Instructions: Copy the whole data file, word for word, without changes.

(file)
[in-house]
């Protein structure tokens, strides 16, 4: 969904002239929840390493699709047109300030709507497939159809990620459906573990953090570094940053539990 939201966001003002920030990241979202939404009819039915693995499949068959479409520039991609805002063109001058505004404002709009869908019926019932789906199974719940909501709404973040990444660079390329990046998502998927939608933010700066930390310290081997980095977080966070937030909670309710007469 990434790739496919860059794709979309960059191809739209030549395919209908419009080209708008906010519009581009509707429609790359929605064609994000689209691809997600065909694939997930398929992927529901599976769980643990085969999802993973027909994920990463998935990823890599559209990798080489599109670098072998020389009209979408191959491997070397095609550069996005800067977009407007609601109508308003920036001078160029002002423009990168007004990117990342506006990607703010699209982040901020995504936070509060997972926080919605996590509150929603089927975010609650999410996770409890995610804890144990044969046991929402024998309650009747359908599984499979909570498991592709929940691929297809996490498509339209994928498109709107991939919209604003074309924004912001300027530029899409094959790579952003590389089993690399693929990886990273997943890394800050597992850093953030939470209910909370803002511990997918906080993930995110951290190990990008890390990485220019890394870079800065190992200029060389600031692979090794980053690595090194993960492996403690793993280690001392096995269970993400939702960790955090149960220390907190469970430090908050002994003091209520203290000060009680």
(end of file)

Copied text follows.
[in-house]
């Protein structure tokens, strides 16, 4: 969904002239929840390493699709047109300030709507497939159809990620459906573990953090570094940053539990 939201966001003002920030990241979202939404009819039915693995499949068959479409520039991609805002063109001058505004404002709009869908019926019932789906199974719940909501709404973040990444660079390329990046998502998927939608933010700066930390310290081997980095977080966070937030909670309710007469 990434790739496919860059794709979309960059191809739209030549395919209908419009080209708008906010519009581009509707429609790359929605064609994000689209691809997600065909694939997930398929992927529901599976769980643990085969999802993973027909994920990463998935990823890599559209990798080489599109670098072998020389009209979408191959491997070397095609550069996005800067977009407007609601109508308003920036001078160029002002423009990168007004990117990342506006990607703010699209982040901020995504936070509060997972926080919605996590509150929603089927975010609650999410996770409890995610804890144990044969046991929402024998309650009747359908599984499979909570498991592709929940691929297809996490498509339209994928498109709107991939919209604003074309924004912001300027530029899409094959790579952003590389089993690399693929990886990273997943890394800050597992850093953030939470209910909370803002511990997918906080993930995110951290190990990008890390990485220019890394870079800065190992200029060389600031692979090794980053690595090194993960492996403690793993280690001392096995269970993400939702960790955090149960220390907190469970430090908050002994003091209520203290000060009680």